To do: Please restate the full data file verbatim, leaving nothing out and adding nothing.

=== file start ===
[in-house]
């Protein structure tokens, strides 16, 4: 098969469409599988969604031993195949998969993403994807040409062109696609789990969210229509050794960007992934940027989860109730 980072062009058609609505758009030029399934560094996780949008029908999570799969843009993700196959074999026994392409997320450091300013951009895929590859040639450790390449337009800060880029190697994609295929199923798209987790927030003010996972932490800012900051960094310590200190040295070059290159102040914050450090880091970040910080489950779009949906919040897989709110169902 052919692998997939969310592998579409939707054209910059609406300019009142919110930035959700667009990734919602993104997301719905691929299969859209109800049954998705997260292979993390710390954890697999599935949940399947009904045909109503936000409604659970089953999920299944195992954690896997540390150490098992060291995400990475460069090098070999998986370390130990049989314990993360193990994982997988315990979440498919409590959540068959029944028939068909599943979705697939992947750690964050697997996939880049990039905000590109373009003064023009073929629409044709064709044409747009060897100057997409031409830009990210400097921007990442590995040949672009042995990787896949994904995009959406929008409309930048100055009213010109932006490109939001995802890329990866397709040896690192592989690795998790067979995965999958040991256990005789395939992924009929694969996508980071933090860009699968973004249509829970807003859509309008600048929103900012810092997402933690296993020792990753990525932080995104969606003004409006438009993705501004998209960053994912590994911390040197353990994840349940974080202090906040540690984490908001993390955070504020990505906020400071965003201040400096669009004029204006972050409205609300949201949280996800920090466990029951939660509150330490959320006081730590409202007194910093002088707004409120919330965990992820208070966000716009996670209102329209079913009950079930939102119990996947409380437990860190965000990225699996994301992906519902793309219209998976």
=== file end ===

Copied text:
[in-house]
């Protein structure tokens, strides 16, 4: 098969469409599988969604031993195949998969993403994807040409062109696609789990969210229509050794960007992934940027989860109730 980072062009058609609505758009030029399934560094996780949008029908999570799969843009993700196959074999026994392409997320450091300013951009895929590859040639450790390449337009800060880029190697994609295929199923798209987790927030003010996972932490800012900051960094310590200190040295070059290159102040914050450090880091970040910080489950779009949906919040897989709110169902 052919692998997939969310592998579409939707054209910059609406300019009142919110930035959700667009990734919602993104997301719905691929299969859209109800049954998705997260292979993390710390954890697999599935949940399947009904045909109503936000409604659970089953999920299944195992954690896997540390150490098992060291995400990475460069090098070999998986370390130990049989314990993360193990994982997988315990979440498919409590959540068959029944028939068909599943979705697939992947750690964050697997996939880049990039905000590109373009003064023009073929629409044709064709044409747009060897100057997409031409830009990210400097921007990442590995040949672009042995990787896949994904995009959406929008409309930048100055009213010109932006490109939001995802890329990866397709040896690192592989690795998790067979995965999958040991256990005789395939992924009929694969996508980071933090860009699968973004249509829970807003859509309008600048929103900012810092997402933690296993020792990753990525932080995104969606003004409006438009993705501004998209960053994912590994911390040197353990994840349940974080202090906040540690984490908001993390955070504020990505906020400071965003201040400096669009004029204006972050409205609300949201949280996800920090466990029951939660509150330490959320006081730590409202007194910093002088707004409120919330965990992820208070966000716009996670209102329209079913009950079930939102119990996947409380437990860190965000990225699996994301992906519902793309219209998976």